Covid vaccine Hackney schools
Image: courtesy Rachael Burford

Lessons aimed at tackling the Covid-19 anti-vaccine movement will be given in Hackney schools amid concerns young people have become more sceptical about the jab.

Teachers and public health chiefs in Hackney developed the classes, aimed at pupils aged seven to 18, with students.
The learning materials are set to be rolled out across the capital today by umbrella group London Councils.

Hackney’s deputy mayor and education boss Cllr Anntoinette Bramble said: “We’re doing all we can to work with our communities to reassure them about the safety of the vaccine and promote take up.

“This incredible work by teachers at Stoke Newington School builds on the research we’ve carried out with young Londoners. It aims to explain the safety of the vaccine, bring the science of it to life, and enable young people to discuss their concerns with teachers.”

It comes after research done in east London by the council found that almost a third of those aged 16 to 24 said they would not get the vaccine or were unsure about it. Just 8 per cent of respondents aged 75 plus were “unsure”.

The research also showed people who rely most heavily on social media for news and information, rather than traditional sources, are more likely to be sceptical about the jab.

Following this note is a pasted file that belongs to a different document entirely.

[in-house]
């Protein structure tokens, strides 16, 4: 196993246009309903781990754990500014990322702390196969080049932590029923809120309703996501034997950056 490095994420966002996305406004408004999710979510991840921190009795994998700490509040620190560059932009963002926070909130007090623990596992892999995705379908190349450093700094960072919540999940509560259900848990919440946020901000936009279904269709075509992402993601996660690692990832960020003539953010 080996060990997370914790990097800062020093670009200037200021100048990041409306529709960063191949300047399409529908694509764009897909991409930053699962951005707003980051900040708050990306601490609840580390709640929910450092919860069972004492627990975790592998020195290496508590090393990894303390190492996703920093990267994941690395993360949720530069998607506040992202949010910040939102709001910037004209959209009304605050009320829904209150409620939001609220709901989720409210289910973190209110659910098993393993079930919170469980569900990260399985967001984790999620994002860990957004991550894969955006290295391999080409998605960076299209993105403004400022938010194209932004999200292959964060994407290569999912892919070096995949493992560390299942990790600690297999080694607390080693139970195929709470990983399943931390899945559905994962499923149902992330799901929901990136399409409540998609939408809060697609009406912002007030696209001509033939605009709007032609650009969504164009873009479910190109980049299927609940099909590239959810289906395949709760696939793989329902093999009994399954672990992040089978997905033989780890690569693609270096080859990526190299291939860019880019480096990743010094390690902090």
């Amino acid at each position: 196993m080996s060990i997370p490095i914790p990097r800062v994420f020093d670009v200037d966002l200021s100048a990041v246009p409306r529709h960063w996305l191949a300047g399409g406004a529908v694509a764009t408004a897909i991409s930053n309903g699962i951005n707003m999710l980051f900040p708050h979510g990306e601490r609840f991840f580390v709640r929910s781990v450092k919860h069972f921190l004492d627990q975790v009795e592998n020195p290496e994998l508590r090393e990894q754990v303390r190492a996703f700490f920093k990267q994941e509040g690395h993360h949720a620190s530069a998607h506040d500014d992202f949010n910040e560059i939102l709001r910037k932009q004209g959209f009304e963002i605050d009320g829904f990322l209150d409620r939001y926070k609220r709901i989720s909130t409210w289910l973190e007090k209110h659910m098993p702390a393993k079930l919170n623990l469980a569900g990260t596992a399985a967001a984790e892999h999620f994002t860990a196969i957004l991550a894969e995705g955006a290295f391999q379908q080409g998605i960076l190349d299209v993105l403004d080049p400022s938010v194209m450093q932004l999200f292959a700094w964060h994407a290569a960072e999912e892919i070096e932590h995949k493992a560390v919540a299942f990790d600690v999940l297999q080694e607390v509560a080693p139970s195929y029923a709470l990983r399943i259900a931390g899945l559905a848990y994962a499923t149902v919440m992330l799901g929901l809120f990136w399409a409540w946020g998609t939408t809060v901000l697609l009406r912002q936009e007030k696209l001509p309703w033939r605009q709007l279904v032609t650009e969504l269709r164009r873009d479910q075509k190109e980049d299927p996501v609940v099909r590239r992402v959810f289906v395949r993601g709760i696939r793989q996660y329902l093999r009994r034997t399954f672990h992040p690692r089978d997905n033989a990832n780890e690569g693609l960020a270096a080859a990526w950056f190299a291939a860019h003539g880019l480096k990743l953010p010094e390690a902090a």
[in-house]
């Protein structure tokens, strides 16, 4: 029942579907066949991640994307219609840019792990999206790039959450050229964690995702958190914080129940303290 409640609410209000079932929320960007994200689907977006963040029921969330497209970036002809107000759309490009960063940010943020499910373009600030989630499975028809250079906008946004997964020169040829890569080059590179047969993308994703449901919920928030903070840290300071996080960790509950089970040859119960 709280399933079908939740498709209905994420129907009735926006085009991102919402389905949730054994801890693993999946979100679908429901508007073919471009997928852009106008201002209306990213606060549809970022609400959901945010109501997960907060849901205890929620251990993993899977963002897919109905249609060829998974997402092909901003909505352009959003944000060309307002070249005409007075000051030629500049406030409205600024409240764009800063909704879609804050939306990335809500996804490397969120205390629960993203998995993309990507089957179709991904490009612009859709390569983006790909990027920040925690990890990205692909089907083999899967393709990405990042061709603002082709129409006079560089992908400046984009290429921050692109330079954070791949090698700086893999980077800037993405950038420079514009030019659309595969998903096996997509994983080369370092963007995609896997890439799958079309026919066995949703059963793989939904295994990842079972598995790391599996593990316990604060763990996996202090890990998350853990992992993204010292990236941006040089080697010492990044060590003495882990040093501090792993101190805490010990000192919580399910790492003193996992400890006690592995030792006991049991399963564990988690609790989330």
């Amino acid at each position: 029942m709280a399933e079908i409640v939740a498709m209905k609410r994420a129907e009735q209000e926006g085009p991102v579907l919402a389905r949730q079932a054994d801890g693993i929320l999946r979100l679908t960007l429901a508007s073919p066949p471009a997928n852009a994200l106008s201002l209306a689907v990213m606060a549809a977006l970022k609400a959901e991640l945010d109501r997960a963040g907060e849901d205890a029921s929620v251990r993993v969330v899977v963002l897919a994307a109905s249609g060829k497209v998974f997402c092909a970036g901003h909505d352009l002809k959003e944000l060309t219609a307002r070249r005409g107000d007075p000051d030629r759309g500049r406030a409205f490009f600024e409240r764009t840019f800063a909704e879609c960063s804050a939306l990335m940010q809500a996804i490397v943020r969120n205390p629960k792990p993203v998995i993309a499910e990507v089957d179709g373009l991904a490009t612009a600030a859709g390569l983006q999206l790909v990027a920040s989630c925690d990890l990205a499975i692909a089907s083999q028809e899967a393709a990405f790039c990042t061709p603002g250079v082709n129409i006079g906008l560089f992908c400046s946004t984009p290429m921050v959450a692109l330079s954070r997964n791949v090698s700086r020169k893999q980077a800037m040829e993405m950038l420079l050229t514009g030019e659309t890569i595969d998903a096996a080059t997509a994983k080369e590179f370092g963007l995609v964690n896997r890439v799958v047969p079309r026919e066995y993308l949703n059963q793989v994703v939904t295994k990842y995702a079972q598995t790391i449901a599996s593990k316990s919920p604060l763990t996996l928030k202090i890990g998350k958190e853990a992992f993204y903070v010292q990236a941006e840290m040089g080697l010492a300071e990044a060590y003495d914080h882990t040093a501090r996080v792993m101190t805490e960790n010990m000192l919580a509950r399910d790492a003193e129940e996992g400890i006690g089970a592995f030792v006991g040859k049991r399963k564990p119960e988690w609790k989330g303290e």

Public Health England’s regional director for London professor Kevin Fenton said: “Young Londoners have the potential to be important ambassadors for vaccination.

“Making sure young people are well-informed by trusted sources is the perfect way to empower their decision-making and enable them to confidently share accurate information through their own networks.

“Young people often feel left out of important conversations, so the fact that these materials were developed with their input is brilliant.”

The project is the latest way councils have been battling misinformation about Covid.

After rumours about the jab’s side effects circulated in Newham, the council enlisted the help of “vaccine peers” who help circulate facts within the community.

The classes focus on understanding the process of developing vaccines, how they work and why they are safe and effective.
Figures show there has been a lower uptake of the jab among people from Black and ethnic minority backgrounds, and the lessons will also address this.

Head of science at Stoke Newington School Jesse Hershkowitz helped develop the classes: “While many of my pupils are highly enthusiastic about the vaccine, there are undoubtedly pupils who are more hesitant, he said.

“This can be for all sorts of reasons – some just don’t know enough about vaccines, while others may have misconceptions about them.

“Through examining the scientific principles behind vaccination and an analysis of how the Covid-19 vaccines have been developed, we’re working to raise awareness and support for London’s vaccine roll-out.”

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